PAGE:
TROY, N.Y. (NEWS10) – Things are starting to flow the right way when it comes to pipes in Troy. NEWS10 has the latest developments from the Collar City on the lead pipe replacement plan.
“Today’s a good day. An interactive map and what does is, is folks will be able to tap in and see their property,” said City Council President Carmella Mantello.
City officials are making headway when it comes to removing lead pipes, and for those who are not sure whether this is a problem in their house or not, Troy’s new interactive map will show a person where the lead is.
“They’ll look for their house. Naturally, that’s the first thing I did when I went on, and they can determine whether the line has been identified. If it has not then they should look at the process to identify it,” said Mayor Patrick Madden.
If the map has a red mark, it means lead is found; green is clear of lead. If you get a grey box, it’s still undetermined.
Mayor Madden says just about anyone, tenant or owner, can check. “You need to go down in your basement or have us go down in your basement and look at where the pipe comes into your basement, either through a wall, through the floor and we can identify the composition of that service line.”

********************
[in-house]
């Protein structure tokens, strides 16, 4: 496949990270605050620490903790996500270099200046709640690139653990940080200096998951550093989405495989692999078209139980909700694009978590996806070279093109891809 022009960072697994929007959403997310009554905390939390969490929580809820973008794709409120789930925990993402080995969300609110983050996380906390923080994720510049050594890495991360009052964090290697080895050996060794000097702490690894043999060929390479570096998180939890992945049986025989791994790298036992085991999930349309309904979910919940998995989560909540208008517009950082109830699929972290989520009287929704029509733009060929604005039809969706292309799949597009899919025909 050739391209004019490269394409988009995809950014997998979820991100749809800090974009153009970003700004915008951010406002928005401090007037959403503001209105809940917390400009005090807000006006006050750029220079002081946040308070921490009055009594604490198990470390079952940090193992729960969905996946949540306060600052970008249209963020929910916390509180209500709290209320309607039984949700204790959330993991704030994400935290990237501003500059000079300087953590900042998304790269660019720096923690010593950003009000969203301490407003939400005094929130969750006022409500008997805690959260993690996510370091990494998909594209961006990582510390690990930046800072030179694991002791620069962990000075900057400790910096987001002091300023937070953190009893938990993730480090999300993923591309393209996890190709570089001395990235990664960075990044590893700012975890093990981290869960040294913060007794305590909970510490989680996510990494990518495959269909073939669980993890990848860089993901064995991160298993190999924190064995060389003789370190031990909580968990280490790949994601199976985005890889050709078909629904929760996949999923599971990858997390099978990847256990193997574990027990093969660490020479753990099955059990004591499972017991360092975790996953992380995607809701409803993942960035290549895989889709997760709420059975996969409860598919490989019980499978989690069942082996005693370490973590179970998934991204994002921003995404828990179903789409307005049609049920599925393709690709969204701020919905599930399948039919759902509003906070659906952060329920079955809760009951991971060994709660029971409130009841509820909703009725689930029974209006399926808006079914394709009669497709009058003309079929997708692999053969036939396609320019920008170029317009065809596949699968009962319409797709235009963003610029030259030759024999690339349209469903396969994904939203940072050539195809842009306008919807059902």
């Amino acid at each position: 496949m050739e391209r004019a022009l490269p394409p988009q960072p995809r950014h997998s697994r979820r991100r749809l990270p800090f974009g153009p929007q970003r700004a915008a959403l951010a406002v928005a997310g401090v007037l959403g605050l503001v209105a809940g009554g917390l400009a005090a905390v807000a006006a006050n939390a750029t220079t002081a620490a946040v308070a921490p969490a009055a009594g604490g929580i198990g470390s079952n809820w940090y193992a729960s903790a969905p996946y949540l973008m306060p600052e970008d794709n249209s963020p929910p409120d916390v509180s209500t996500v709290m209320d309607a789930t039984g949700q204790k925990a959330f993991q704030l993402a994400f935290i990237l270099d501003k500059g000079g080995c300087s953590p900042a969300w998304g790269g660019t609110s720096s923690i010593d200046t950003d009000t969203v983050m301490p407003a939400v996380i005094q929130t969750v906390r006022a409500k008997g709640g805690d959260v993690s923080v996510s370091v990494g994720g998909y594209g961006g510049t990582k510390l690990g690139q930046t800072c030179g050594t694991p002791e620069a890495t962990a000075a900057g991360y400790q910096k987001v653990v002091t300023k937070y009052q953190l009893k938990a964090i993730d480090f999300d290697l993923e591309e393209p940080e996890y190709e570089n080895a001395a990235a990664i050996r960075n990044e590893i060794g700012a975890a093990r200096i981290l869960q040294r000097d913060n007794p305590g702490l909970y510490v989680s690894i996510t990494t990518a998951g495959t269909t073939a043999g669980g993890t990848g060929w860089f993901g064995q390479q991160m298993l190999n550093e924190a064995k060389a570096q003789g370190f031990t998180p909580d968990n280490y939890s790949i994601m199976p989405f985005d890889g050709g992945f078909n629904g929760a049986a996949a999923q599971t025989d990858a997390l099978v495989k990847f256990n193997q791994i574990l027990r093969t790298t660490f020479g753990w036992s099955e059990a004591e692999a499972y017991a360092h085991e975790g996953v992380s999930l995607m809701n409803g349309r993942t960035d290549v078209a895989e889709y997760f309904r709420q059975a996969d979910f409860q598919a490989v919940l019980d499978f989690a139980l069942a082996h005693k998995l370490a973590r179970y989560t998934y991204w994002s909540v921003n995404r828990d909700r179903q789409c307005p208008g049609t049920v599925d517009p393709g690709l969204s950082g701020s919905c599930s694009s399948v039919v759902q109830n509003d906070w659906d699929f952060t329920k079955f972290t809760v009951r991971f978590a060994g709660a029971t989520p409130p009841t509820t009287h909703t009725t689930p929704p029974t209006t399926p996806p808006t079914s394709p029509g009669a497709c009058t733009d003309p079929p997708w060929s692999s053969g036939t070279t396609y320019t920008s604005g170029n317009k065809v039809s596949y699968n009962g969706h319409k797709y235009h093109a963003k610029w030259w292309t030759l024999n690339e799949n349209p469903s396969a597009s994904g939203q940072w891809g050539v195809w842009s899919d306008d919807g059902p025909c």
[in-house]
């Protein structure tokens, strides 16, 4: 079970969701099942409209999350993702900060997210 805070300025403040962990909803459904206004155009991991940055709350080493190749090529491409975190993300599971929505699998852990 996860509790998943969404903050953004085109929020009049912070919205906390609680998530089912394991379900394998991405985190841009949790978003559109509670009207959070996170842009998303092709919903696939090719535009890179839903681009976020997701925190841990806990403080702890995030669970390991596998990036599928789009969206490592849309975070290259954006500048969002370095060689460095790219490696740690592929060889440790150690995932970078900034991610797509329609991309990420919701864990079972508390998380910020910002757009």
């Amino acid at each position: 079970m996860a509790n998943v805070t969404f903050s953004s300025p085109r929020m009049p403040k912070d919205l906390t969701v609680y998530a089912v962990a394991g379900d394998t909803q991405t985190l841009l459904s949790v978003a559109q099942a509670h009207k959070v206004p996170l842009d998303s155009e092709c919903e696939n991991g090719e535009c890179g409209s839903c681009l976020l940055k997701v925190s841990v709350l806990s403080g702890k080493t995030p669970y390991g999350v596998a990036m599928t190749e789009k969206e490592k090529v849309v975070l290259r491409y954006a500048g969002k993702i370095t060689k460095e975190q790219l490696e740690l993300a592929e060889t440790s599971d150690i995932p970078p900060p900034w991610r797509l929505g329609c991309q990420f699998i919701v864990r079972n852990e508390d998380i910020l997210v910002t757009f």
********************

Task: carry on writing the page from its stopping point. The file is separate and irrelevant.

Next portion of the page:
Madden says about 2/3 of the city still needs to be accounted for. So, NEWS10 asked people directly what they knew.
“All right here’s your results,” said James De La Fuente to one person.
“What does the black mean,” asked the person.
“It means it’s undetermined. They don’t know yet. It means you should submit for your own testing,” replied De La Fuente.
Another person out and about on the streets of Troy was shown the interactive map as well.
“It seems like you might want to get your water checked,” said De La Fuente
“Yeah, I want to get my water checked,” the person replied.
Chris Wheland, Superintendent of Troy Public Utilities, says the sooner they get started, the better.
“It’s going to be a long road, a very long road. It’s not a cheap project to do, we’re still trying to find money. We’re satisfied for this year, but we’re still trying to find money to make this program go forward.”
Wheland hopes to have shovels in the ground by the end of May.